Forensic science workers made series of mistakes handling evidence relating to one of original murder suspects
Stephen Lawrence trial: mistakes were made in the handling of crucial evidence. Photograph: PA
A police forensic science worker made a series of mistakes in handling evidence relating to one of two men accused of murdering Stephen Lawrence, the Old Bailey heard on Wednesday .
Yvonne Turner, a forensic science assistant, put the wrong case number on a jacket belonging to Gary Dobson, who was a suspect in the fatal stabbing of Lawrence in April 1993. She went on to wrongly record that no tapings of fibres had been taken from the jacket – a yellow and grey bomber jacket – and a cardigan belonging to Dobson.
Evidence secured from the cardigan and jacket belonging to Dobson as a result of advances in science, and from trousers and a sweatshirt belonging to David Norris, are key to the crown’s case that the two men were in a group of white youths who attacked Lawrence 18 years ago.
The jury at the Old Bailey was told yesterday that exhibits relating to five suspects – including Norris, Dobson, and two other men not on trial, Jamie and Neil Acourt – were all stored together in 1993 in a disused cell at Eltham police station.
Dobson, 36, and David Norris, 35, deny murder. They claim their clothes became contaminated with blood, hair and textile fibres belonging to Lawrence while being stored and handled by the police and forensic scientists.
Working out of a laboratory in Lambeth, south London, Turner had been asked to examine a jacket belonging to Dobson in October 1993. But she wrote a case number relating to a robbery case she was also working on, at the top of the paperwork for the jacket.
“I wasn’t concentrating and I wasn’t focused at the stage when I wrote the case number in, but I’ve clearly got to grips with the case as I’ve written the correct item number,” Turner told the jury.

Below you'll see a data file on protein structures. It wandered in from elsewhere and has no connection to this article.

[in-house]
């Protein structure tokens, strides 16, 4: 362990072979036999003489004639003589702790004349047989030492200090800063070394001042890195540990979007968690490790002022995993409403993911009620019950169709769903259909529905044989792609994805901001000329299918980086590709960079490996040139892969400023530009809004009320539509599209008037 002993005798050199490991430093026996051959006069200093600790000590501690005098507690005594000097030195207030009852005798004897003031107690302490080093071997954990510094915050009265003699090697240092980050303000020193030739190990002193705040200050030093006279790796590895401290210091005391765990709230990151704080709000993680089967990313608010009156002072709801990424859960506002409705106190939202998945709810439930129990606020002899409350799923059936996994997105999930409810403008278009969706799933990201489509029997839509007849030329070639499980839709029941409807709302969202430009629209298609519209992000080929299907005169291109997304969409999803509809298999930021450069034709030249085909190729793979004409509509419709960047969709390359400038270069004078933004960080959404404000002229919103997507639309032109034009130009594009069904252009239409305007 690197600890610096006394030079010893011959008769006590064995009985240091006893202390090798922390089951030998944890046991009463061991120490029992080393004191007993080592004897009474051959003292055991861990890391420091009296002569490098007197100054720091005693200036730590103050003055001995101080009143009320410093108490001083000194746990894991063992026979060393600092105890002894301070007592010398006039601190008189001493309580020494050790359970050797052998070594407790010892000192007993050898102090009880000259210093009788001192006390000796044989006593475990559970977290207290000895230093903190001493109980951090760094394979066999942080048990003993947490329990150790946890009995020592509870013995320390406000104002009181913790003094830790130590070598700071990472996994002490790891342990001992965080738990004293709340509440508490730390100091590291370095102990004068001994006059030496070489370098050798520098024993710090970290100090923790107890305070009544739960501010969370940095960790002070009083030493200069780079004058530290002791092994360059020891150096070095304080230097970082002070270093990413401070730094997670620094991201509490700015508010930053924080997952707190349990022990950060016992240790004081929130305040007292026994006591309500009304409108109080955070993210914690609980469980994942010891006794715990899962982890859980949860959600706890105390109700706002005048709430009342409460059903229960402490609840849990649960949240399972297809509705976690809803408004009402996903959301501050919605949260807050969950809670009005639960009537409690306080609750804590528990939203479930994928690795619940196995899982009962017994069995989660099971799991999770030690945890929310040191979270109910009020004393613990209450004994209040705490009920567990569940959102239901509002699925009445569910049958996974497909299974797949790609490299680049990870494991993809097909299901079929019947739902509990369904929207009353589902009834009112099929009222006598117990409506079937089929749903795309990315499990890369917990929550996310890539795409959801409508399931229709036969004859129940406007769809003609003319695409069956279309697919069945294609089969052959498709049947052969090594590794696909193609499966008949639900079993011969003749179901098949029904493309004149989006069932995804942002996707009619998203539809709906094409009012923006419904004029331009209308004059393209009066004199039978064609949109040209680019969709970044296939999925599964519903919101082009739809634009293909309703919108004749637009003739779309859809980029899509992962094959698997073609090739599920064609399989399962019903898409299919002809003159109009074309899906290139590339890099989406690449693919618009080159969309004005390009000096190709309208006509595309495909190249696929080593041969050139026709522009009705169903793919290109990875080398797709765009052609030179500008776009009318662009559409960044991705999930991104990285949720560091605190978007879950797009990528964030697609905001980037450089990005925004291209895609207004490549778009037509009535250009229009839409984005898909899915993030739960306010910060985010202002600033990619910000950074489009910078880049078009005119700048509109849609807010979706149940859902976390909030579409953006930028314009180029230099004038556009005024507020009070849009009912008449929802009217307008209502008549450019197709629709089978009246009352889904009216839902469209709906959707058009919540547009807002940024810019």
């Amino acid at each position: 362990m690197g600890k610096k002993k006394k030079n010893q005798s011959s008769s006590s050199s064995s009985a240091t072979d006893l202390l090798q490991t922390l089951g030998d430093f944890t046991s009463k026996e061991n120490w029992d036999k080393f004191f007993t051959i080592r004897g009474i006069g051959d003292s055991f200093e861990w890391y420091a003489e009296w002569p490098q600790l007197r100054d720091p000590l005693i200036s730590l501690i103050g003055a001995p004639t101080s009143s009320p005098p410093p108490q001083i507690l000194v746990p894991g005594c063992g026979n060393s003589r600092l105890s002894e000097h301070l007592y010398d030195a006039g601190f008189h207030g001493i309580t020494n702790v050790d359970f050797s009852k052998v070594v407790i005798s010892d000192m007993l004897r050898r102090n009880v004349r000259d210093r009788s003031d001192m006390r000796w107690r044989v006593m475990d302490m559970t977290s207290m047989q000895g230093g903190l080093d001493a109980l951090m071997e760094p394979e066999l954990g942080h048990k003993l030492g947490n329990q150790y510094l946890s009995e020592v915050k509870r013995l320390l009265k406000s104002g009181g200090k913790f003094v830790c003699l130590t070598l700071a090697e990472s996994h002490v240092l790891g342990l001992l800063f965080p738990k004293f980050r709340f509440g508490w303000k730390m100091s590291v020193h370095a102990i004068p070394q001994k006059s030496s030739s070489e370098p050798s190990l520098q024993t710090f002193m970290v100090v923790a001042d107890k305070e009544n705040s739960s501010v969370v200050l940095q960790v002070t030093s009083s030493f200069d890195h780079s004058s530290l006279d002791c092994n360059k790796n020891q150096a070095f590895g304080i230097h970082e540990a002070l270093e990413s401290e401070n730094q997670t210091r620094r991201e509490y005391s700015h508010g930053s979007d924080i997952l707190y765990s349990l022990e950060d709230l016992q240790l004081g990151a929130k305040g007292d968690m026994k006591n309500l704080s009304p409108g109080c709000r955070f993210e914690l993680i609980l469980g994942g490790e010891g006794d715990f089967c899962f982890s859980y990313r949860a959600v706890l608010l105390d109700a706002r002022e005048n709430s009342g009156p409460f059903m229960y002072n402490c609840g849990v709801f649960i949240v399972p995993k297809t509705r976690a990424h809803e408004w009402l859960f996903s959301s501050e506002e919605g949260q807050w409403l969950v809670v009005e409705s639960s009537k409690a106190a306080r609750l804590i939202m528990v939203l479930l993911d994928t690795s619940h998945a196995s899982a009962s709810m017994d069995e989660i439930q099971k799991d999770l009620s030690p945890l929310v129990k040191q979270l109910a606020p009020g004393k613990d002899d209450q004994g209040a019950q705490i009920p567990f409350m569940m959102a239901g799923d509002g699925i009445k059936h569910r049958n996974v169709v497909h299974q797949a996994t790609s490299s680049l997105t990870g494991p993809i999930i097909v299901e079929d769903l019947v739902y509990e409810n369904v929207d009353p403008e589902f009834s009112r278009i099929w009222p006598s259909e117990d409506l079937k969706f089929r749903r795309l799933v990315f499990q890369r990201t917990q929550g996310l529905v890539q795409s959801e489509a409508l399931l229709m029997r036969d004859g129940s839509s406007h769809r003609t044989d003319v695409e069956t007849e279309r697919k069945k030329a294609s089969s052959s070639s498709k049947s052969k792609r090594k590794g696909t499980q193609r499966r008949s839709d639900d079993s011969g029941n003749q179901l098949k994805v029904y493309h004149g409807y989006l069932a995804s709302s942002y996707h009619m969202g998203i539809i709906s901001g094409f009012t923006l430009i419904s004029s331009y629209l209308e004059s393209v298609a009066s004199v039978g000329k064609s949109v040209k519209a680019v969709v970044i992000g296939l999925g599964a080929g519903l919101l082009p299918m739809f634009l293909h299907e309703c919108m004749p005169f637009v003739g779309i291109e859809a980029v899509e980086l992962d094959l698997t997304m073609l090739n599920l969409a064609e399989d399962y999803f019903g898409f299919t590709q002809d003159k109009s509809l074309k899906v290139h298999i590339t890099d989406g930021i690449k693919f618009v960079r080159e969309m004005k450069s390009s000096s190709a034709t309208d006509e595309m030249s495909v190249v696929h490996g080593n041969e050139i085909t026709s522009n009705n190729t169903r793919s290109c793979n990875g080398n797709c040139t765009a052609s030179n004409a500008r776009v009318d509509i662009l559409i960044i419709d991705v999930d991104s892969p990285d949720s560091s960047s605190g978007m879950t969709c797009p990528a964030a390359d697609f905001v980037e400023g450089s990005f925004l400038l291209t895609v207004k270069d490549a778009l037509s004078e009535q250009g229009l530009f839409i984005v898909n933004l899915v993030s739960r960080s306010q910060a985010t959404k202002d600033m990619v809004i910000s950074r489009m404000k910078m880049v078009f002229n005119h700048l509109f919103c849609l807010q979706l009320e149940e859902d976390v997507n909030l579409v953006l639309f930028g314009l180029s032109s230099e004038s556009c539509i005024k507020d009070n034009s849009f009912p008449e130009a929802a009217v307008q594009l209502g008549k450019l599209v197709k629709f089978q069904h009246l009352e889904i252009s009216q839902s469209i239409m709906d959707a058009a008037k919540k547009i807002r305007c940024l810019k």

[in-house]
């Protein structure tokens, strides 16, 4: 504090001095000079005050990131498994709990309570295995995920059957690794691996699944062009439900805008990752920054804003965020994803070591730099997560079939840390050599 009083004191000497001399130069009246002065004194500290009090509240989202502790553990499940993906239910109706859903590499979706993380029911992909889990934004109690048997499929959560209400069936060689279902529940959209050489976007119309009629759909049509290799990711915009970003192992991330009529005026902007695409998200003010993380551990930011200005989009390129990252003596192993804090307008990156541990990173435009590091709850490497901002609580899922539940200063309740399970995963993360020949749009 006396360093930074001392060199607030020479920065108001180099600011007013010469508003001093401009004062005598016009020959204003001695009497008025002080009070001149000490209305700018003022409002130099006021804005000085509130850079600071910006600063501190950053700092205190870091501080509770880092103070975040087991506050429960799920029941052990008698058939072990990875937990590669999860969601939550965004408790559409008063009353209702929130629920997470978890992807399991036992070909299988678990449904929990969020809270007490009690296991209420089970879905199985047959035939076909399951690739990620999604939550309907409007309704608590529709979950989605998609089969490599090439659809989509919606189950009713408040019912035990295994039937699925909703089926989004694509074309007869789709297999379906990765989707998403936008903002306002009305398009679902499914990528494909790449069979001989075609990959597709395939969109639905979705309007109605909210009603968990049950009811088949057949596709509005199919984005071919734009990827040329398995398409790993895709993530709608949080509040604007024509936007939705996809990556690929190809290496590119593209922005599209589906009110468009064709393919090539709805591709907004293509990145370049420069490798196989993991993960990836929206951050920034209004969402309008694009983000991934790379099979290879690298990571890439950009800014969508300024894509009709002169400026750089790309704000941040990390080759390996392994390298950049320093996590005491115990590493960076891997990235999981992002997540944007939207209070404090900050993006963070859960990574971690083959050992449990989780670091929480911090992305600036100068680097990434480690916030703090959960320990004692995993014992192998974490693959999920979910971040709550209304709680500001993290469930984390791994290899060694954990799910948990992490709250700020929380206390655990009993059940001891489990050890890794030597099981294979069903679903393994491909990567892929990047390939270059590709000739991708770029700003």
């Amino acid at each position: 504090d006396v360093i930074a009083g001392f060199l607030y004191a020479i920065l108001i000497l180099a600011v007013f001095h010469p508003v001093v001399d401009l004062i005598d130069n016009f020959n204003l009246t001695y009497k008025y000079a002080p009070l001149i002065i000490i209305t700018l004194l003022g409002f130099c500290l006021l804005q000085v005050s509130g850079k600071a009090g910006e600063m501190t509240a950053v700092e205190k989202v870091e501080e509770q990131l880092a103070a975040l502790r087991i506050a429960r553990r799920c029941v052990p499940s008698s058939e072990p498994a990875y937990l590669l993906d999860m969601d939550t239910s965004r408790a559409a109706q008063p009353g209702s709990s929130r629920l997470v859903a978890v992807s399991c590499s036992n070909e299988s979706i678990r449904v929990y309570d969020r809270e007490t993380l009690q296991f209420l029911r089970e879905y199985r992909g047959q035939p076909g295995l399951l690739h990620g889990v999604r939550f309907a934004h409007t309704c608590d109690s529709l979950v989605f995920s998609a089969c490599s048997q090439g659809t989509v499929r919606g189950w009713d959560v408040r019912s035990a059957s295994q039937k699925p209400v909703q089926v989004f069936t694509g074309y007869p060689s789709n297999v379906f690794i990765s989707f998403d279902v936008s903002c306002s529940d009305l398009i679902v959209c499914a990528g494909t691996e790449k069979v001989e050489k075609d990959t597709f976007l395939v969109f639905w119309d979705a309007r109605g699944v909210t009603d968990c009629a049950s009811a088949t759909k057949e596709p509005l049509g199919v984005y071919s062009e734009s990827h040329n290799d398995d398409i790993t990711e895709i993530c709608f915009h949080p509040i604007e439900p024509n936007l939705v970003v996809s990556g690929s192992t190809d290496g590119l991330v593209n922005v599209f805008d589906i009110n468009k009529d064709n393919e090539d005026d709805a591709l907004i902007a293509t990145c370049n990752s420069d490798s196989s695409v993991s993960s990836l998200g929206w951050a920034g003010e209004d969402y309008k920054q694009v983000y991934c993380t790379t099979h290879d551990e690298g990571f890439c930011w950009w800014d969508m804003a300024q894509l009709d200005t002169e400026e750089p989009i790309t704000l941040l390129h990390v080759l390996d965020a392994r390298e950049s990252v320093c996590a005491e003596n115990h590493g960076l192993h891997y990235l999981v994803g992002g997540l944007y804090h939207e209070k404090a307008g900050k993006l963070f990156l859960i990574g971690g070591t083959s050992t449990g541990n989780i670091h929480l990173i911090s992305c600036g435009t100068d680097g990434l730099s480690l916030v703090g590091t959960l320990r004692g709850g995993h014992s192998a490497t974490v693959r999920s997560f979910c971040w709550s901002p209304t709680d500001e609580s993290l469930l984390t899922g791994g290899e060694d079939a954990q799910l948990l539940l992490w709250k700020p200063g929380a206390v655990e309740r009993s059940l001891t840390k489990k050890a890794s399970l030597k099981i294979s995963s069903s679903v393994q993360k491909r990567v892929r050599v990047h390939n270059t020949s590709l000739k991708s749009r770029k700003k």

The court heard she also marked “no tapings” for fibres had been taken from Dobson’s jacket, even though they had.
Turner, who had been working in forensic science full-time for seven years by 1993, made the same mistake with Dobson’s cardigan. She then admitted there had subsequently been “difficulty locating the tapings as they had been annotated with the incorrect case number”.
The scientist, who now runs her own company as a trainer and consultant in forensic science, said she was unable to say when the exhibits were taped for fibres. Her mistakes on the case notes were corrected before 1995 when her work was reviewed.
Detective Constable Robert Crane told the jury that the homes of five suspects, including Norris, Dobson, the Acourts and a fifth unnamed man, were searched in simultaneous dawn raids on 7 May 1993, 15 days after Lawrence was killed.
Crane, who had responsibility for all the items of clothing seized and items belonging to Lawrence, said that some items such as the teenager’s rucksack were stored on a bed inside a disused cell at Eltham police station.
The exhibits from the suspects were placed on the floor of the same cell, either in boxes or large rubbish sacks, he said. But he said he did not mix them up.
The case continues.
• The headline on this article was amended on 24 November 2011. The original headline said: Stephen Lawrence evidence was mislabelled by police, trial told. The mislabelling was done by a forensic scientist.
Sandra Laville, crime correspondent
The Guardian, Wednesday 23 November 2011 21.53 GMT
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